Monday, July 5, 2010

July 4th Vacation Photos!

Well, much like July 4th two years ago, Snuffles, Lucky, and I met up with Trisha the Triceratops and Hans the Bear.  This year, however, instead of an ill-fated trip to the Fairy Wood, we made a rather more exciting journey.  Hans revealed that he had finally, after many embarrassing mishaps, eliminated the bugs from the Graviton Teleporter, enabling us to transport ourselves instantly to any place in the multiverse.  This transportation is surprisingly efficient and causes only a small entropic "cost" to those being transmitted via graviton re-encoding.  Unfortunately, this cost comes in the form of severe flatulence, so it's a bad idea to try to impress friends by teleporting straight into a party.

For our first rather uncomfortable yet exhilarating trip, we went to Mars:

Here I am looking out over the barren Martian landscape.

Here I am relaxing in the barren Martian landscape.
I'll never get that red dust out of my clothes.

After our Mars trip was over (there's surprisingly little see there, and there are no restrooms), we decided our trip would be incomplete if we didn't visit the Moon.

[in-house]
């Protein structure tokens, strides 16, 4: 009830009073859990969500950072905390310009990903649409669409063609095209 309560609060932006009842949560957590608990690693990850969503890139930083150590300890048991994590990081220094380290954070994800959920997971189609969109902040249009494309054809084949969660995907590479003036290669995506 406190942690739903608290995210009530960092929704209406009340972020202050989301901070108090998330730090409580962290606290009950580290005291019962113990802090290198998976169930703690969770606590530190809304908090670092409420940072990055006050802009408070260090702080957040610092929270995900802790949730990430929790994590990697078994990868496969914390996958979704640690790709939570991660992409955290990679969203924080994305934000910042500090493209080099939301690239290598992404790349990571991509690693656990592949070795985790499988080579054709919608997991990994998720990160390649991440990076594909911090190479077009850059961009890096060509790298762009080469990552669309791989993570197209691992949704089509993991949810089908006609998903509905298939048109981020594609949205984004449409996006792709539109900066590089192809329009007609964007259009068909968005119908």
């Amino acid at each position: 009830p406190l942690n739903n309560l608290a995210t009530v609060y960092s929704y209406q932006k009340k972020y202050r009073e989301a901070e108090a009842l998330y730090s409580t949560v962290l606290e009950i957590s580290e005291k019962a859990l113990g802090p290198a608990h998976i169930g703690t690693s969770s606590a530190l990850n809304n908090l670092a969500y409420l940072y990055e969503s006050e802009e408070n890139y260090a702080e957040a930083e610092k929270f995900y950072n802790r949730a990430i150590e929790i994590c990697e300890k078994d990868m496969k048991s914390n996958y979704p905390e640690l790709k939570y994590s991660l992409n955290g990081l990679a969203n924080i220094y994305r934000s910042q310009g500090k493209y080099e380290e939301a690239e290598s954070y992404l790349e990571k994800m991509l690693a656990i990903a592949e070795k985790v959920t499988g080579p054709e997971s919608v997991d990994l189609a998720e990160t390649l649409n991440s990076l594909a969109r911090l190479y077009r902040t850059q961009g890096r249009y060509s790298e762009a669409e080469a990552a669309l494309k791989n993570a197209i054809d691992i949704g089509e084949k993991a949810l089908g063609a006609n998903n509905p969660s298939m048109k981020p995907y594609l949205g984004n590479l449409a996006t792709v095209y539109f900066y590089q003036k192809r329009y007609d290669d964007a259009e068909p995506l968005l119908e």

That's Buzz in the background there.  He's not with our
group, but as you may recall from your Garfield cartoons
from way back in the day, NASA now has a requirement
that all astronauts be named Buzz.

Here I am looking out over the barren lunar landscape.

I considered going over to talk to Buzz, but he looked
kind of busy.  Also, he made fun of my hat.

This is one small step for geek, one giant leap for geekkind.
Look--all that hard travel and my pants are still creased!

You may be wondering about my light mode of dress in such extreme environments, but keep in mind it's summer now, so I didn't really need a coat.  Also, while tinkering with the Graviton Teleporter, Hans developed these handy personalized environment-regulating force fields similar to what you may remember from Star Trek:  The Animated Series.  They only have a few drawbacks:  the force field is impermeable but frictionless, so it's impossible to pick anything up.  Also, the frictionless force field covering my shoes made it hard to stand upright for more than a few seconds.  The other problem is that it that the force field can short out if it contacts anything metallic.  I took a big risk with those Martian rocks.
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